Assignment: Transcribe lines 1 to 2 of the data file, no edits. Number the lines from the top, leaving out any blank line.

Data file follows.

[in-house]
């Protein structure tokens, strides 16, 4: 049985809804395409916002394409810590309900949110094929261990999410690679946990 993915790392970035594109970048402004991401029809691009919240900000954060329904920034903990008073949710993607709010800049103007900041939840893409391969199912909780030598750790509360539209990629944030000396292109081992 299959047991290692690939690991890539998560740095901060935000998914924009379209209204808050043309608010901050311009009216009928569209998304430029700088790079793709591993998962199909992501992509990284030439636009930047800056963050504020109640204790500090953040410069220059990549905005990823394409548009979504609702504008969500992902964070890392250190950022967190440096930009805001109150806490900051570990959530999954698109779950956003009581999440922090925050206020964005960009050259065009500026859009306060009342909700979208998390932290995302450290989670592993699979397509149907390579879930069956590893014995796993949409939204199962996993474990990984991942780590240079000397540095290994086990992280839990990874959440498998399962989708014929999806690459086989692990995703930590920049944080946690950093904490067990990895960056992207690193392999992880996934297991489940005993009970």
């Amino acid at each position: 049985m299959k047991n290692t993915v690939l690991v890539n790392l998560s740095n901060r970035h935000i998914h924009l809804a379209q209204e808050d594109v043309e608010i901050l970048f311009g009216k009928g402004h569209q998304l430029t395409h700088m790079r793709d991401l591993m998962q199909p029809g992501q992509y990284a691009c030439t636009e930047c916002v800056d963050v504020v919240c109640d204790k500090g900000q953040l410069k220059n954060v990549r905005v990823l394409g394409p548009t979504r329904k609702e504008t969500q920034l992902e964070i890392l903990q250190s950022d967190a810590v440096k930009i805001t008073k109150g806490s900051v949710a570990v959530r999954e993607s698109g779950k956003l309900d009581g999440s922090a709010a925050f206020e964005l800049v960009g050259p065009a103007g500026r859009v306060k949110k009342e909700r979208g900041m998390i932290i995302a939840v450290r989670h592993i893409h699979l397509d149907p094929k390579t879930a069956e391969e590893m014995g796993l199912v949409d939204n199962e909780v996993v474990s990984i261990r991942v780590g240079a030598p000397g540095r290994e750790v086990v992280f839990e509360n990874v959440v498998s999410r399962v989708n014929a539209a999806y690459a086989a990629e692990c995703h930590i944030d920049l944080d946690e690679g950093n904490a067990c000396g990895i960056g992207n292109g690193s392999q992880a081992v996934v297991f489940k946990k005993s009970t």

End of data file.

[in-house]
């Protein structure tokens, strides 16, 4: 049985809804395409916002394409810590309900949110094929261990999410690679946990 993915790392970035594109970048402004991401029809691009919240900000954060329904920034903990008073949710993607709010800049103007900041939840893409391969199912909780030598750790509360539209990629944030000396292109081992 299959047991290692690939690991890539998560740095901060935000998914924009379209209204808050043309608010901050311009009216009928569209998304430029700088790079793709591993998962199909992501992509990284030439636009930047800056963050504020109640204790500090953040410069220059990549905005990823394409548009979504609702504008969500992902964070890392250190950022967190440096930009805001109150806490900051570990959530999954698109779950956003009581999440922090925050206020964005960009050259065009500026859009306060009342909700979208998390932290995302450290989670592993699979397509149907390579879930069956590893014995796993949409939204199962996993474990990984991942780590240079000397540095290994086990992280839990990874959440498998399962989708014929999806690459086989692990995703930590920049944080946690950093904490067990990895960056992207690193392999992880996934297991489940005993009970």